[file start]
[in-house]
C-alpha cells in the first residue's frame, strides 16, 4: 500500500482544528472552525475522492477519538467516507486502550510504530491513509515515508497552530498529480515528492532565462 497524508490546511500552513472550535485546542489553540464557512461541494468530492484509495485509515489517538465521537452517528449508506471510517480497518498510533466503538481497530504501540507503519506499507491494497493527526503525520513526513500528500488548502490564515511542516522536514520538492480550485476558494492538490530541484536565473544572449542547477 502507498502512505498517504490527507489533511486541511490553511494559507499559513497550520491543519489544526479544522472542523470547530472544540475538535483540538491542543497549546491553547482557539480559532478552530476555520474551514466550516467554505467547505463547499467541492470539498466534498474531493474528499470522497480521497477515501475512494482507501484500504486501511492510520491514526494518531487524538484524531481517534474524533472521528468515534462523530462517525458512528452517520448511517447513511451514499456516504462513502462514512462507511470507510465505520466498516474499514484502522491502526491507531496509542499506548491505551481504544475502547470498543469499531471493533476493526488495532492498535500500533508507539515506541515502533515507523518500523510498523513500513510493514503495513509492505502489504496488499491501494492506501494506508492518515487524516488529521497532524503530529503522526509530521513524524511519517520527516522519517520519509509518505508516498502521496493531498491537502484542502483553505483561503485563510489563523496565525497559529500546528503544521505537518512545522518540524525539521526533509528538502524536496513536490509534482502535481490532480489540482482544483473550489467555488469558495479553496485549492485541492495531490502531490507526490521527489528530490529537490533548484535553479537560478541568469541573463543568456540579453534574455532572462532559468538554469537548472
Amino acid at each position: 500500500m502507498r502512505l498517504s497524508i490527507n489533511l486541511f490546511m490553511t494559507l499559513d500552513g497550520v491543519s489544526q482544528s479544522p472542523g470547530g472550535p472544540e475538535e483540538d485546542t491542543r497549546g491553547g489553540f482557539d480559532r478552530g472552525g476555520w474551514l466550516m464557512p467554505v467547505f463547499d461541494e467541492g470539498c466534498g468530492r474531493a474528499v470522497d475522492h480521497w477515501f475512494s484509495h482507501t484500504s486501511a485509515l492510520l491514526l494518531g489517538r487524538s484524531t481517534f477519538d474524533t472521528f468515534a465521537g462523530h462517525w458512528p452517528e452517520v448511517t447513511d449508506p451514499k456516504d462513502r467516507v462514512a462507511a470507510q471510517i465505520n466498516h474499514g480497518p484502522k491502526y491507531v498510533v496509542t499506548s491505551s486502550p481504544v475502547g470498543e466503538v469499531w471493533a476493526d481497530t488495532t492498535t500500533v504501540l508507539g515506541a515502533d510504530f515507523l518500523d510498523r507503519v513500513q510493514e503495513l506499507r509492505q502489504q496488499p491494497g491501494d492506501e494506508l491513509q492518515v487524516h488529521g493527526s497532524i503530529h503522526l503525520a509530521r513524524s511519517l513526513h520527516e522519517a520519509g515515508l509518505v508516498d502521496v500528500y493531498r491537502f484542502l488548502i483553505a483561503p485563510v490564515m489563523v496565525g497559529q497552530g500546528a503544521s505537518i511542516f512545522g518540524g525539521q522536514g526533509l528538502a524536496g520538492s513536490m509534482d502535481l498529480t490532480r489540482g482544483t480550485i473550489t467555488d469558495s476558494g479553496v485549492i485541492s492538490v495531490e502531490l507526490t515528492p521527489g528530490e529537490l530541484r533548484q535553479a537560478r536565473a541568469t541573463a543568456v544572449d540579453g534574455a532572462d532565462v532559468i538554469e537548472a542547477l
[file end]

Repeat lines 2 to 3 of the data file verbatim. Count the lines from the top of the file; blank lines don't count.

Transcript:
C-alpha cells in the first residue's frame, strides 16, 4: 500500500482544528472552525475522492477519538467516507486502550510504530491513509515515508497552530498529480515528492532565462 497524508490546511500552513472550535485546542489553540464557512461541494468530492484509495485509515489517538465521537452517528449508506471510517480497518498510533466503538481497530504501540507503519506499507491494497493527526503525520513526513500528500488548502490564515511542516522536514520538492480550485476558494492538490530541484536565473544572449542547477 502507498502512505498517504490527507489533511486541511490553511494559507499559513497550520491543519489544526479544522472542523470547530472544540475538535483540538491542543497549546491553547482557539480559532478552530476555520474551514466550516467554505467547505463547499467541492470539498466534498474531493474528499470522497480521497477515501475512494482507501484500504486501511492510520491514526494518531487524538484524531481517534474524533472521528468515534462523530462517525458512528452517520448511517447513511451514499456516504462513502462514512462507511470507510465505520466498516474499514484502522491502526491507531496509542499506548491505551481504544475502547470498543469499531471493533476493526488495532492498535500500533508507539515506541515502533515507523518500523510498523513500513510493514503495513509492505502489504496488499491501494492506501494506508492518515487524516488529521497532524503530529503522526509530521513524524511519517520527516522519517520519509509518505508516498502521496493531498491537502484542502483553505483561503485563510489563523496565525497559529500546528503544521505537518512545522518540524525539521526533509528538502524536496513536490509534482502535481490532480489540482482544483473550489467555488469558495479553496485549492485541492495531490502531490507526490521527489528530490529537490533548484535553479537560478541568469541573463543568456540579453534574455532572462532559468538554469537548472
Amino acid at each position: 500500500m502507498r502512505l498517504s497524508i490527507n489533511l486541511f490546511m490553511t494559507l499559513d500552513g497550520v491543519s489544526q482544528s479544522p472542523g470547530g472550535p472544540e475538535e483540538d485546542t491542543r497549546g491553547g489553540f482557539d480559532r478552530g472552525g476555520w474551514l466550516m464557512p467554505v467547505f463547499d461541494e467541492g470539498c466534498g468530492r474531493a474528499v470522497d475522492h480521497w477515501f475512494s484509495h482507501t484500504s486501511a485509515l492510520l491514526l494518531g489517538r487524538s484524531t481517534f477519538d474524533t472521528f468515534a465521537g462523530h462517525w458512528p452517528e452517520v448511517t447513511d449508506p451514499k456516504d462513502r467516507v462514512a462507511a470507510q471510517i465505520n466498516h474499514g480497518p484502522k491502526y491507531v498510533v496509542t499506548s491505551s486502550p481504544v475502547g470498543e466503538v469499531w471493533a476493526d481497530t488495532t492498535t500500533v504501540l508507539g515506541a515502533d510504530f515507523l518500523d510498523r507503519v513500513q510493514e503495513l506499507r509492505q502489504q496488499p491494497g491501494d492506501e494506508l491513509q492518515v487524516h488529521g493527526s497532524i503530529h503522526l503525520a509530521r513524524s511519517l513526513h520527516e522519517a520519509g515515508l509518505v508516498d502521496v500528500y493531498r491537502f484542502l488548502i483553505a483561503p485563510v490564515m489563523v496565525g497559529q497552530g500546528a503544521s505537518i511542516f512545522g518540524g525539521q522536514g526533509l528538502a524536496g520538492s513536490m509534482d502535481l498529480t490532480r489540482g482544483t480550485i473550489t467555488d469558495s476558494g479553496v485549492i485541492s492538490v495531490e502531490l507526490t515528492p521527489g528530490e529537490l530541484r533548484q535553479a537560478r536565473a541568469t541573463a543568456v544572449d540579453g534574455a532572462d532565462v532559468i538554469e537548472a542547477l